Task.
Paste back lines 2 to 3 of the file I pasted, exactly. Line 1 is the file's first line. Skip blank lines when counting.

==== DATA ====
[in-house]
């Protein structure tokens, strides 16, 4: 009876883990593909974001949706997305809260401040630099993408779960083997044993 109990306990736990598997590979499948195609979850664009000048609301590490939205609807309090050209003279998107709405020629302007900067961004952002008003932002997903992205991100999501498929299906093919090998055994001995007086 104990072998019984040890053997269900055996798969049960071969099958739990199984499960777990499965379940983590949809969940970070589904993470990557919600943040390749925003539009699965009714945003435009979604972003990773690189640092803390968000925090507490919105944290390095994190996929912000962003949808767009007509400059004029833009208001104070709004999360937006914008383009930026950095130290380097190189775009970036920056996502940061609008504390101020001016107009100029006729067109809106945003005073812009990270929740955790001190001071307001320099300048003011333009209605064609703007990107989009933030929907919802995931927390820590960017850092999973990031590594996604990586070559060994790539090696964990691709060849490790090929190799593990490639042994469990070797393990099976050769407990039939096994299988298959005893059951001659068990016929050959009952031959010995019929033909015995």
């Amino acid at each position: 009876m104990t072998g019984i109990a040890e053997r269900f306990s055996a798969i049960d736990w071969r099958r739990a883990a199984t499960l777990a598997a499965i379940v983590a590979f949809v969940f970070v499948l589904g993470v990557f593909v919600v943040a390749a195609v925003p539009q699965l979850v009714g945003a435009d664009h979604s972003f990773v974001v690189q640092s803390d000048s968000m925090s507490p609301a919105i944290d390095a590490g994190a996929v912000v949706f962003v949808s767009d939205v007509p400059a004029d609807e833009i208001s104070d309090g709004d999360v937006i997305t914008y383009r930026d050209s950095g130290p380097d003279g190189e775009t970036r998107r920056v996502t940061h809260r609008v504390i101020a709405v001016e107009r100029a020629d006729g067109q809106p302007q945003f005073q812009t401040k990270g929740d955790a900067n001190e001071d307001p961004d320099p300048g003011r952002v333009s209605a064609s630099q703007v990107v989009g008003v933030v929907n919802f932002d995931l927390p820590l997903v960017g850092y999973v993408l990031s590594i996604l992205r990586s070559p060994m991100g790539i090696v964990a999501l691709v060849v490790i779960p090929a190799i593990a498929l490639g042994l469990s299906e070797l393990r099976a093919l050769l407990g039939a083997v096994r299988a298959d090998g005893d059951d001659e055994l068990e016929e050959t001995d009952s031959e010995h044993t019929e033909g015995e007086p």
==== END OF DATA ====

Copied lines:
């Protein structure tokens, strides 16, 4: 009876883990593909974001949706997305809260401040630099993408779960083997044993 109990306990736990598997590979499948195609979850664009000048609301590490939205609807309090050209003279998107709405020629302007900067961004952002008003932002997903992205991100999501498929299906093919090998055994001995007086 104990072998019984040890053997269900055996798969049960071969099958739990199984499960777990499965379940983590949809969940970070589904993470990557919600943040390749925003539009699965009714945003435009979604972003990773690189640092803390968000925090507490919105944290390095994190996929912000962003949808767009007509400059004029833009208001104070709004999360937006914008383009930026950095130290380097190189775009970036920056996502940061609008504390101020001016107009100029006729067109809106945003005073812009990270929740955790001190001071307001320099300048003011333009209605064609703007990107989009933030929907919802995931927390820590960017850092999973990031590594996604990586070559060994790539090696964990691709060849490790090929190799593990490639042994469990070797393990099976050769407990039939096994299988298959005893059951001659068990016929050959009952031959010995019929033909015995």
């Amino acid at each position: 009876m104990t072998g019984i109990a040890e053997r269900f306990s055996a798969i049960d736990w071969r099958r739990a883990a199984t499960l777990a598997a499965i379940v983590a590979f949809v969940f970070v499948l589904g993470v990557f593909v919600v943040a390749a195609v925003p539009q699965l979850v009714g945003a435009d664009h979604s972003f990773v974001v690189q640092s803390d000048s968000m925090s507490p609301a919105i944290d390095a590490g994190a996929v912000v949706f962003v949808s767009d939205v007509p400059a004029d609807e833009i208001s104070d309090g709004d999360v937006i997305t914008y383009r930026d050209s950095g130290p380097d003279g190189e775009t970036r998107r920056v996502t940061h809260r609008v504390i101020a709405v001016e107009r100029a020629d006729g067109q809106p302007q945003f005073q812009t401040k990270g929740d955790a900067n001190e001071d307001p961004d320099p300048g003011r952002v333009s209605a064609s630099q703007v990107v989009g008003v933030v929907n919802f932002d995931l927390p820590l997903v960017g850092y999973v993408l990031s590594i996604l992205r990586s070559p060994m991100g790539i090696v964990a999501l691709v060849v490790i779960p090929a190799i593990a498929l490639g042994l469990s299906e070797l393990r099976a093919l050769l407990g039939a083997v096994r299988a298959d090998g005893d059951d001659e055994l068990e016929e050959t001995d009952s031959e010995h044993t019929e033909g015995e007086p």